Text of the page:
Tag Archives: delegation

Hidden Power of Delegation

“So, how much time do you want to save?” I asked again.

“It’s going to take me an hour to complete the task. If I can delegate it, it will save me one hour. That’s how much time I want to save,” Roger replied.

“Pittance,” I said.

“Pittance?” Roger didn’t understand.

“If all you are going to save is one hour, then you should complete the task yourself.”

Roger sat upright, a little surprised. “But, I am supposed to delegate more. My manager has been encouraging me for the past year to delegate more. Now, you are telling me I should do the work myself.”

“If you think, all you are saving is one hour, then, what’s the point of delegating. I am looking for leverage from your role. I want you to save one hour and get five hours of productivity. I want you to save one hour and get ten hours of productivity. Twenty hours, fifty hours. You will never get that kind of leverage if you think delegation is a time management tool.”

“But, you said that delegation was my most powerful time management tool?” Roger protested.

“It is,” I responded. “But, it is also your most powerful people development tool. If you think about delegation as time management, you will only gain one-to-one leverage. To get one-to-five, or one-to-twenty, you have to think about delegation as a people development tool. That’s the real power of delegation.”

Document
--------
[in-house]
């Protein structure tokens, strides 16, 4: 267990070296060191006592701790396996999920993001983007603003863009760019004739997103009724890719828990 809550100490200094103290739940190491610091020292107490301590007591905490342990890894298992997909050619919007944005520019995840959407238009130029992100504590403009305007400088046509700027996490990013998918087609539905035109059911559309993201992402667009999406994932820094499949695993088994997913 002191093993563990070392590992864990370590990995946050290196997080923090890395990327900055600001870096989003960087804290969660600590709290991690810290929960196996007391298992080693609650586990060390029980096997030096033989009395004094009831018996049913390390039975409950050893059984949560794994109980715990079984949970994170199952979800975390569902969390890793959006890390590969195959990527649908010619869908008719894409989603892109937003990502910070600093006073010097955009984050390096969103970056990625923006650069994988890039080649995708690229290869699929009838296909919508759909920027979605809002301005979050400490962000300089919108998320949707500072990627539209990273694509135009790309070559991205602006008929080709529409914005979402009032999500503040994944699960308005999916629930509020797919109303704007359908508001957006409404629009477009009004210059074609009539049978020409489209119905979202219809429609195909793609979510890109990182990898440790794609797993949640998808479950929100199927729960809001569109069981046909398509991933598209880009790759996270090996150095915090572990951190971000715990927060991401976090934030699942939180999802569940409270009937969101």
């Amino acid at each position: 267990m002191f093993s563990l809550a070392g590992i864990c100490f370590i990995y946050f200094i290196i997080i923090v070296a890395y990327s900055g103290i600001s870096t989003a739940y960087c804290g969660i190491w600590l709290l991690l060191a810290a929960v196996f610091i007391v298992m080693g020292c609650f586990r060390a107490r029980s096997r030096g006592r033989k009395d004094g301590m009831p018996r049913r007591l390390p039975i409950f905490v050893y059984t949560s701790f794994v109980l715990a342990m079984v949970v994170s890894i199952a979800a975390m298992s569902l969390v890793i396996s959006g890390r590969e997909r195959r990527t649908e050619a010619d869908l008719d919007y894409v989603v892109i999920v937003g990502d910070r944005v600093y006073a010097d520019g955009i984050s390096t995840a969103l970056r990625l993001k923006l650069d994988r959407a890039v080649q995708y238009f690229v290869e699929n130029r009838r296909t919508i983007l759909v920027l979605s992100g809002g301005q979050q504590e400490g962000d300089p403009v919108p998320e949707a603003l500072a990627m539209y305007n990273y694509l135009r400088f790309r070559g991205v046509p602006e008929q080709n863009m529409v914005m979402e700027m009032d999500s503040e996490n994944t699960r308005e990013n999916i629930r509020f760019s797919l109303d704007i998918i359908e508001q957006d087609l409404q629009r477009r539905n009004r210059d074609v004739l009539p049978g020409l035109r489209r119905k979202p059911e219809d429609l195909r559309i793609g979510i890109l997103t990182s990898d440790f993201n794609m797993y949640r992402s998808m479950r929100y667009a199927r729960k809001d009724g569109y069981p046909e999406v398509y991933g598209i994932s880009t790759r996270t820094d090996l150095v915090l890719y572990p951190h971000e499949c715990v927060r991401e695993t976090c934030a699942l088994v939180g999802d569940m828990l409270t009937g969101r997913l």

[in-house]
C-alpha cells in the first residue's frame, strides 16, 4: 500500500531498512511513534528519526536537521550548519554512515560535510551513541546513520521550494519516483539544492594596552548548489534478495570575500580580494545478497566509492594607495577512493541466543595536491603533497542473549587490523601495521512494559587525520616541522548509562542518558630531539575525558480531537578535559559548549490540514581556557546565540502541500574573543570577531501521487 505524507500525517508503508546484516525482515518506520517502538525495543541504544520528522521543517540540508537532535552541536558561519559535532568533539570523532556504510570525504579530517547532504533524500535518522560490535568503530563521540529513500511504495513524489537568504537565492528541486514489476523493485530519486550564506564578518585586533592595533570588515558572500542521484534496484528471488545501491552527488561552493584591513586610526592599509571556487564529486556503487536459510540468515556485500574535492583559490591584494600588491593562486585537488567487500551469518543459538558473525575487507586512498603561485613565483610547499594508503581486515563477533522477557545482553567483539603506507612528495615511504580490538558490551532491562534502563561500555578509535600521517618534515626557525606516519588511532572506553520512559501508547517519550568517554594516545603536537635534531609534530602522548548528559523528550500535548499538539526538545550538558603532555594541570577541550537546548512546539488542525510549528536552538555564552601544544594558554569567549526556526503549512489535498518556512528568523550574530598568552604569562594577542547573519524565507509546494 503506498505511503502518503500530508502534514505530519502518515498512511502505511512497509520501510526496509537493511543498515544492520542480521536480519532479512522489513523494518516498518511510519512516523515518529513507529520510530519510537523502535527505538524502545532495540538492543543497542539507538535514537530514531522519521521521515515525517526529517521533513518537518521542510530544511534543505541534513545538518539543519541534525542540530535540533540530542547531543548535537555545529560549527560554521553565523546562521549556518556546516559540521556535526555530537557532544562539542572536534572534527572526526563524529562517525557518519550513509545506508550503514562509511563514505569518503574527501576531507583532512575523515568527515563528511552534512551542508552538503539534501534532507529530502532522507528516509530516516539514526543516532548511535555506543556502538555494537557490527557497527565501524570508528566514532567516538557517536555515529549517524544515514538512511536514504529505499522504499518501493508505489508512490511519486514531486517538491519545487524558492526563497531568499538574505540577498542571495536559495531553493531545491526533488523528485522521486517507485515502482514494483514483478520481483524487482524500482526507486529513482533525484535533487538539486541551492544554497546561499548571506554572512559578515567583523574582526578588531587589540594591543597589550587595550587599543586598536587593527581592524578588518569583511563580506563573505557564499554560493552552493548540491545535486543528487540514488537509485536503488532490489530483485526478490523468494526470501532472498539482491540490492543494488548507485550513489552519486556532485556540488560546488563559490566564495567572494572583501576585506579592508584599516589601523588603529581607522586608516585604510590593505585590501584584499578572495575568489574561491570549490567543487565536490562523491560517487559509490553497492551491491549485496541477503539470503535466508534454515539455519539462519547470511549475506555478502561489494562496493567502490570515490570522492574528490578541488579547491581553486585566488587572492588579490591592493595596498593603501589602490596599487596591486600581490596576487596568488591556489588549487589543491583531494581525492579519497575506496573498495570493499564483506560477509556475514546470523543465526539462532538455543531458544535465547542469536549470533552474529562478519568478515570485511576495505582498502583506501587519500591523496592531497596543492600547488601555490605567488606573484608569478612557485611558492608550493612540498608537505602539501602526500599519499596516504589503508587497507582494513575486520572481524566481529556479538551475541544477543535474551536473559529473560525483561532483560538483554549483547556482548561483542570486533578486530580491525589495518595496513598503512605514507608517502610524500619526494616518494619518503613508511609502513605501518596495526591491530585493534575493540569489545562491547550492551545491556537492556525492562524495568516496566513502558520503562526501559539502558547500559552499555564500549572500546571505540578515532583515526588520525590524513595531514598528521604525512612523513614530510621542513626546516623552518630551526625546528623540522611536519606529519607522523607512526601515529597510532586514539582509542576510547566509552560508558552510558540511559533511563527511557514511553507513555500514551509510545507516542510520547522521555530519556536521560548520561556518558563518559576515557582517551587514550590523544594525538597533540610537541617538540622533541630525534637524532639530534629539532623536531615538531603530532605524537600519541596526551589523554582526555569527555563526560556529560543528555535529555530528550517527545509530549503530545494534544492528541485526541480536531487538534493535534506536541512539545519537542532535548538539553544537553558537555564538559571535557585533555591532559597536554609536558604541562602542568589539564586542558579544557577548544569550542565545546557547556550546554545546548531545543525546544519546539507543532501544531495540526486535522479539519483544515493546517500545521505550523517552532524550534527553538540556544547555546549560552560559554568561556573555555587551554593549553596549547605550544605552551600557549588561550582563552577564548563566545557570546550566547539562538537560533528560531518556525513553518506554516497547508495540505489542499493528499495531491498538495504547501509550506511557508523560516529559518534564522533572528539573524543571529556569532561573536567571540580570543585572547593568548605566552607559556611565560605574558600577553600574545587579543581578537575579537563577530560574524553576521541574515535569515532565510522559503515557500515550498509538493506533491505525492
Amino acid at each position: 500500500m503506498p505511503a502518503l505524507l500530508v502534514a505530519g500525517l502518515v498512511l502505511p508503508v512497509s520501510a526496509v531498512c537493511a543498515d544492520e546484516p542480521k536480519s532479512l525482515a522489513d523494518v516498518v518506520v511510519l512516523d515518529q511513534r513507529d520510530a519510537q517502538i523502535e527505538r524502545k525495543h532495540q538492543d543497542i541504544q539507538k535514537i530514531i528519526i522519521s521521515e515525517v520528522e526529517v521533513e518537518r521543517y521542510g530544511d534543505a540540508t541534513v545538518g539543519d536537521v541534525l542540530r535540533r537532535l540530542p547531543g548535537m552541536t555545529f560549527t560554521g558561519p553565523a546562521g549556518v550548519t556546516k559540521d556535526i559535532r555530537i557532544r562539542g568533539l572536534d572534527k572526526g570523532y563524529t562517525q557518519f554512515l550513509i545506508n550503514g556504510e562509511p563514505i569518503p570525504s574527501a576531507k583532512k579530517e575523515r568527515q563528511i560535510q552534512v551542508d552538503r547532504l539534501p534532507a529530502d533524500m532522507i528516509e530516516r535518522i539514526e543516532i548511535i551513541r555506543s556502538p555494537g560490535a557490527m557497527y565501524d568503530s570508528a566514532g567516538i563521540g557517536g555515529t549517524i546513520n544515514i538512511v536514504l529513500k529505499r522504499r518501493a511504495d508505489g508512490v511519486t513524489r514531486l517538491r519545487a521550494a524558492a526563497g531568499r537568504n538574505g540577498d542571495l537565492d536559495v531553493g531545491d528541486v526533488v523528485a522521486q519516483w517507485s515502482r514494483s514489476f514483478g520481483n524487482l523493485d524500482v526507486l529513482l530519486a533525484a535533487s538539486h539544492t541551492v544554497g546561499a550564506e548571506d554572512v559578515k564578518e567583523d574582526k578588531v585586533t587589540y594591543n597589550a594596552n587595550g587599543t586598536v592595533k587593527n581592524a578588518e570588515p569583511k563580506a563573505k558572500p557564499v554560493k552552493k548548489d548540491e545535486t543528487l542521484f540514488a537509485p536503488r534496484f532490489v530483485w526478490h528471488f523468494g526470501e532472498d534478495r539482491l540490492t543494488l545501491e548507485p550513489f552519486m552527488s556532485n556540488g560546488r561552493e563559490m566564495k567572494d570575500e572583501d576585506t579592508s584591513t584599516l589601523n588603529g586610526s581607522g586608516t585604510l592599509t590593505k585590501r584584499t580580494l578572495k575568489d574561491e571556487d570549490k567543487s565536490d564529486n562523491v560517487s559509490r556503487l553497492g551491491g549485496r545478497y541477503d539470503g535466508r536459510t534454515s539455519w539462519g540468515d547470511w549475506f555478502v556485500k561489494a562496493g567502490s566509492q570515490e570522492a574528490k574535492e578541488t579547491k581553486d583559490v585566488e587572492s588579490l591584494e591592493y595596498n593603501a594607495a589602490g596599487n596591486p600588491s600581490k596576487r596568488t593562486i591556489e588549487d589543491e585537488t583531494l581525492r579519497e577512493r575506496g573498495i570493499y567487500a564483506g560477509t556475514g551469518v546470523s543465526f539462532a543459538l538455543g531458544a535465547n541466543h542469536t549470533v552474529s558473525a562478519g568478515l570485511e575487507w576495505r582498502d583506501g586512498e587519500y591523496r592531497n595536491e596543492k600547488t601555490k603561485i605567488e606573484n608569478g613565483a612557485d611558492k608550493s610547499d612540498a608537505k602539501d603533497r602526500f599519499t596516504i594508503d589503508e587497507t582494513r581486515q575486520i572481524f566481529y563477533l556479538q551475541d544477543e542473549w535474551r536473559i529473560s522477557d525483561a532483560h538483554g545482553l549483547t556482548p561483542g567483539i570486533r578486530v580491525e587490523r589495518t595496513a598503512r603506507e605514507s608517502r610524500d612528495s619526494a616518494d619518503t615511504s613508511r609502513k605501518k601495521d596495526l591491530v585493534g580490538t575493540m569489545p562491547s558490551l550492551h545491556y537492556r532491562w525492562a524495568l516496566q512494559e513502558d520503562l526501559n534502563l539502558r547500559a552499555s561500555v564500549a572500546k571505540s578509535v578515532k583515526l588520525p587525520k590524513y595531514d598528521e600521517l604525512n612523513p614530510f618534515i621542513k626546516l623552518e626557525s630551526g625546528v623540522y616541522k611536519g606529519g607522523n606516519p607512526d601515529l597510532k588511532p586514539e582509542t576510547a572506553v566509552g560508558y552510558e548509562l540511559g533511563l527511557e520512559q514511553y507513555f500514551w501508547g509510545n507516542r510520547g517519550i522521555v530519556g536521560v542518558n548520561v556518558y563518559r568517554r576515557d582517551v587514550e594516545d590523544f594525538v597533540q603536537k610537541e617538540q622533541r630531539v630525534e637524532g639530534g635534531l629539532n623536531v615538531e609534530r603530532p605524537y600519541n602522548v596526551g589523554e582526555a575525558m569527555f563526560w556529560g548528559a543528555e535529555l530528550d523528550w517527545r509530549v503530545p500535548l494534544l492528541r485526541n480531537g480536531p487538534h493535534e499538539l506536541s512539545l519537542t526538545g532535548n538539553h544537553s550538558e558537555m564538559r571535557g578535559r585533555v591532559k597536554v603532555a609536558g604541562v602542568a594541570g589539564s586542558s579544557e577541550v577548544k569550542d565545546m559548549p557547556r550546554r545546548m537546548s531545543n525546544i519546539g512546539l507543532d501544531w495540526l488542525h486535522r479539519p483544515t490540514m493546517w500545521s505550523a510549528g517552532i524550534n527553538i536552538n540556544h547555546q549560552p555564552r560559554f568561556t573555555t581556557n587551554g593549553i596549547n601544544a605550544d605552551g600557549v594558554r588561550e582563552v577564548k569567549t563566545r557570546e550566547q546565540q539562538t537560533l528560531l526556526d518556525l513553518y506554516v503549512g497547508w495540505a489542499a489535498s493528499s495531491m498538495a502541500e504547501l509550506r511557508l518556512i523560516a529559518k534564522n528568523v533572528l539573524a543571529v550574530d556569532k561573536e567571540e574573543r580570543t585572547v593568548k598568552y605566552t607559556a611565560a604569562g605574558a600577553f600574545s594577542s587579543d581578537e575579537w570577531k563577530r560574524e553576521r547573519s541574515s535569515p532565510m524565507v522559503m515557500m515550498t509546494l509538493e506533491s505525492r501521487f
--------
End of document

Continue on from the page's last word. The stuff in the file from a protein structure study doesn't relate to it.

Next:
Running Out of Gas

“I know,” Roger replied. “The reason I don’t delegate more is that I don’t have time to teach the skills in the task. If I stop to teach, the ordeal will take 45 minutes and I will still have to do the work over, anyway. If I just do it myself, I can finish the task in 15 minutes and get on to the next thing.”

“Roger, the last time you took a road trip, did you run out of gas?” I asked.

“Well, no, of course not,” he chuckled.

“But, you were excited about getting on the road, likely in a hurry to get to your destination. Why did you not run out of gas?” I pressed.

“I stopped to fill up before I left town,” his chuckle disappeared.

“As a manager, you don’t have time to teach someone how to complete a task. It’s like running out of gas on a road trip because you didn’t have time to fuel up.”

Roger was silent.

“Why did you fuel up before you left on your road trip?” I wanted to know.

“Because it’s necessary,” Roger’s face was turning red. “It would be stupid to run out of gas because you didn’t have time to fill up.”

“The reason you don’t delegate, is because you haven’t made it necessary in your life as a manager.”

The Problem with Delegation

“How much time do you want to save?” I asked.

“I want to delegate this project because my manager told me that I needed to delegate more to my team,” Roger explained.

“Why does your manager want you to delegate more?”

“He thinks, and I agree, that I have too much on my plate. I work too many hours and many things don’t get finished. My manager thinks if I delegate some of my projects, that more things will get finished.”

“So, what’s stopping you from delegating more often?” I wanted to know.

“The things I have to do are complicated. I can’t just dump them on someone, they won’t know what to do. They will do it wrong and I will have to come back and fix it anyway.”

“Really?” I looked surprised. “Here are some other reasons you don’t delegate –

  • Your mother told you if you wanted it done right, you had to do it yourself.
  • You don’t trust your team.
  • No one on your team is competent enough to complete the task.
  • Your team members are already overworked.
  • You don’t have time to train someone to complete the task.
  • Your team will resent you dumping more work on them.
  • You will lose control.
  • You will have to actively manage other people, when you have difficulty managing yourself.